Sunday, December 13, 2009

What Good Can Masterpieces Do?

In reading around for my paper on Franco Moretti, I ran across an article (sorry, subscription wall) by Jonathan Arac with the title "What Good Can Literary History Do?" It presents a number of questions about the place and purpose of literary history, but the following struck me squarely if only, I suppose, because I haven't thought much about it recently, and haven't really been missing the concept at the center of its query:
Whether literary history is conceived as a reference archive or as a narrative, there remains the question of what elements of a literary field, such as works, authors, modes, and genres, are to be archived or narrativized. What role does a notion such as masterpiece play? Scholars have elaborated rich structures of significance to motivate their research into works from the past that no present reader would otherwise willingly attend to, but without some such notion as masterpiece, how can a student aspire to read distant, difficult work? What alternative categories of importance, or value, can we propose? I do not think the old, positivistic category of “representative selections” any longer wins much assent.
(Arac, "What Good Can Literary History Do?" American Literary History 20.1 (Spring/Summer 2008): 3)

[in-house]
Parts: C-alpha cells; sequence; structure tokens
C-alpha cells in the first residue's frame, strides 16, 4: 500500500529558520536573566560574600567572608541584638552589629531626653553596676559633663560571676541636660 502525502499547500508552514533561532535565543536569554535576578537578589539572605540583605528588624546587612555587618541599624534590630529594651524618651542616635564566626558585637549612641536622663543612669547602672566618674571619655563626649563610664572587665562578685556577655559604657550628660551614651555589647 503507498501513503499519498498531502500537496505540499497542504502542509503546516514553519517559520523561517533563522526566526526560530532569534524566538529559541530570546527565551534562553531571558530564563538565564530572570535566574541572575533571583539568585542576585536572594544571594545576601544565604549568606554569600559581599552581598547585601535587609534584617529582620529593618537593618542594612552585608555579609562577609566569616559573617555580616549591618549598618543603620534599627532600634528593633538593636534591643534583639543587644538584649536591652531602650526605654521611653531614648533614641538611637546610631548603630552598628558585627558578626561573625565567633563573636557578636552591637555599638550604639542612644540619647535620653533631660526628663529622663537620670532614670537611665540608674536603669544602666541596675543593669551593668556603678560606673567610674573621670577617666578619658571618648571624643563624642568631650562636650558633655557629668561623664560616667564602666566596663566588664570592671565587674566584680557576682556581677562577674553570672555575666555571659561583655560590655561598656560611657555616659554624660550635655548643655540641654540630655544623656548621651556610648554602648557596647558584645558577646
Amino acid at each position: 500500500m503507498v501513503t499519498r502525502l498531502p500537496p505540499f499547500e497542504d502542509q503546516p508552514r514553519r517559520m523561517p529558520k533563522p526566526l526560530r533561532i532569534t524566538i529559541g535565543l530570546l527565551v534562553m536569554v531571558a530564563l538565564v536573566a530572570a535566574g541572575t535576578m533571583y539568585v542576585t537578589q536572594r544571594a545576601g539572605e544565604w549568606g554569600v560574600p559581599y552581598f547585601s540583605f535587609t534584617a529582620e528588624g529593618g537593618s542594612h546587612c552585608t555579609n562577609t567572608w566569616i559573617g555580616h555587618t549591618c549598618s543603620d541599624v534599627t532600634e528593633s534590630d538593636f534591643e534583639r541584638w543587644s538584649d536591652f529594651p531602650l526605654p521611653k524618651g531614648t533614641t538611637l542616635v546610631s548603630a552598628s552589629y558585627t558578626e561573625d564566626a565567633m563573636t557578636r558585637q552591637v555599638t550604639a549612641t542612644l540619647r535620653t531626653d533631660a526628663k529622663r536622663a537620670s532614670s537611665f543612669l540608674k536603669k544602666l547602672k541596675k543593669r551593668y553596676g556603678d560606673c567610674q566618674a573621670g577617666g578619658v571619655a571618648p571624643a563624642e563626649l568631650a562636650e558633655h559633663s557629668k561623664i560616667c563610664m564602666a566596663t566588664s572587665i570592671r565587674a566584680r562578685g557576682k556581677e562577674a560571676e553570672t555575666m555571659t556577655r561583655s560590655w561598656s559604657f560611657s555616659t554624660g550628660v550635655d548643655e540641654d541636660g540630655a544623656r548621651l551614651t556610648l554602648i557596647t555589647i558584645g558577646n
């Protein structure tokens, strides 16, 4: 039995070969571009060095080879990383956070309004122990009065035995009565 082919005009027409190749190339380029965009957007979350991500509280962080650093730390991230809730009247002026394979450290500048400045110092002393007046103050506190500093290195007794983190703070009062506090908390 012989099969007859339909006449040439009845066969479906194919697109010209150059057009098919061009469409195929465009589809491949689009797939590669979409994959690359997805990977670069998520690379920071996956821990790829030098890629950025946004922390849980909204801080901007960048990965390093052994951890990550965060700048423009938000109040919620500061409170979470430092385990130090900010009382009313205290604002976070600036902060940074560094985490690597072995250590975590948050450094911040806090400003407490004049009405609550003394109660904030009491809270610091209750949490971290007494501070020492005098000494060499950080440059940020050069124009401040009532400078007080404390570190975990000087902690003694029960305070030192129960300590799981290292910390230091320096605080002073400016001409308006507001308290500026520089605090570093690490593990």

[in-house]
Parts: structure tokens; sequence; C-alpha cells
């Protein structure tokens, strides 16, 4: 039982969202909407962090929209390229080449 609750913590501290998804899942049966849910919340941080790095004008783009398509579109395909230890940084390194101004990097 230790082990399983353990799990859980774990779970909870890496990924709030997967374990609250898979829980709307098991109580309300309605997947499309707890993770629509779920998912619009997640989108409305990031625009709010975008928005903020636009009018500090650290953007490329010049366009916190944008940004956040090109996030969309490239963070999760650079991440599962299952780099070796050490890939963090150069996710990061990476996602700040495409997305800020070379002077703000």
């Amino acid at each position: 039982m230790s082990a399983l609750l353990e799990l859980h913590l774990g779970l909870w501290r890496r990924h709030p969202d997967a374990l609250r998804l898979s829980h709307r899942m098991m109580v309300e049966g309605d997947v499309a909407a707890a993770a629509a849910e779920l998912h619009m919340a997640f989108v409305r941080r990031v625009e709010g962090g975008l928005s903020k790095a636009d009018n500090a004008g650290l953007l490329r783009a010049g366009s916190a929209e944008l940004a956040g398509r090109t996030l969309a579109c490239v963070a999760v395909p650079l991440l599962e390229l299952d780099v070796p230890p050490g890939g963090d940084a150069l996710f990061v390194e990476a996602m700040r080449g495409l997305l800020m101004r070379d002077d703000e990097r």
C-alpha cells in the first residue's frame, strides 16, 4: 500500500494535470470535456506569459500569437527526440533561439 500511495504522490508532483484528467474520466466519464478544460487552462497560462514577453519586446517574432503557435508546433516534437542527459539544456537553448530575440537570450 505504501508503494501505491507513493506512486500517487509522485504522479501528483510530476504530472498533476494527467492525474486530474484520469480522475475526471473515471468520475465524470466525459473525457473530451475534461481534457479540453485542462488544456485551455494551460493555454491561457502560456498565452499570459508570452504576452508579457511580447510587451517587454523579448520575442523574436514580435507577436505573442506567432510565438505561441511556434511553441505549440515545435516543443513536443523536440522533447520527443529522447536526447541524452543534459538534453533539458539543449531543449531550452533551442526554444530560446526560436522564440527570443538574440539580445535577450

I, for one, do not find "representative selections" a very useful term, but Arac's question allows me a moment to reflect on the degree to which I still find something like "representative selection" or "masterpiece" to be a "motivat[ing]" influence in the selection of the texts I analyze, or the degree to which I believe that it might cause "a student [to] aspire to read distant, difficult work."

My initial reaction is mostly skeptical on the first count, but my skepticism is somewhat more qualified on the second count. I don't teach yet, so I can't speak to that perspective, but as an undergraduate I remember choosing literature classes more by period than by the individual selections, although I can remember course catalog entries clearly trying to play the "masterpiece" angle in advertising for a course on Tolstoy, or on Mann, or on Ulysses. I don't know how effective these appeals were, or if they were necessary.

I would be interested in other people's experiences—both as teachers and as students. To what degree is the idea of "masterpiece" used as a motivator toward venturing into "distant, difficult work," and to what degree is it effective? And then, the other question Arac asks, "What alternative categories of importance, or value, can we propose?" And, finally, do we (pragmatically) need any?


Anonymous said...

"What a true literary history might be good for is teaching
us how much depends on being faithful to the lifted razor."

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